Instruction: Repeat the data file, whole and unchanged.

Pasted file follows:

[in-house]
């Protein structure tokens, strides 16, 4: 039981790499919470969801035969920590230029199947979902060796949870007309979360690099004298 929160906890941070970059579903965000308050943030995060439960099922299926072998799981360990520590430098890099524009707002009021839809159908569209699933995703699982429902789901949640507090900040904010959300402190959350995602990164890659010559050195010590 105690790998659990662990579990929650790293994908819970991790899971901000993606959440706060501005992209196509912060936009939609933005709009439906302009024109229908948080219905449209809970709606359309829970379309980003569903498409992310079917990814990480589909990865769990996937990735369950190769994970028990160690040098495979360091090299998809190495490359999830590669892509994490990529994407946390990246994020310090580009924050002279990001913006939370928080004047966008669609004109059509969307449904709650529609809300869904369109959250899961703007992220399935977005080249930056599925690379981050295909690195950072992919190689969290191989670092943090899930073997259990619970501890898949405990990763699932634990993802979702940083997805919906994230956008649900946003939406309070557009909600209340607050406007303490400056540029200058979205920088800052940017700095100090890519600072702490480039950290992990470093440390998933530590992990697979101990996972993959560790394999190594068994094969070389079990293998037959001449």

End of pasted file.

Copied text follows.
[in-house]
């Protein structure tokens, strides 16, 4: 039981790499919470969801035969920590230029199947979902060796949870007309979360690099004298 929160906890941070970059579903965000308050943030995060439960099922299926072998799981360990520590430098890099524009707002009021839809159908569209699933995703699982429902789901949640507090900040904010959300402190959350995602990164890659010559050195010590 105690790998659990662990579990929650790293994908819970991790899971901000993606959440706060501005992209196509912060936009939609933005709009439906302009024109229908948080219905449209809970709606359309829970379309980003569903498409992310079917990814990480589909990865769990996937990735369950190769994970028990160690040098495979360091090299998809190495490359999830590669892509994490990529994407946390990246994020310090580009924050002279990001913006939370928080004047966008669609004109059509969307449904709650529609809300869904369109959250899961703007992220399935977005080249930056599925690379981050295909690195950072992919190689969290191989670092943090899930073997259990619970501890898949405990990763699932634990993802979702940083997805919906994230956008649900946003939406309070557009909600209340607050406007303490400056540029200058979205920088800052940017700095100090890519600072702490480039950290992990470093440390998933530590992990697979101990996972993959560790394999190594068994094969070389079990293998037959001449």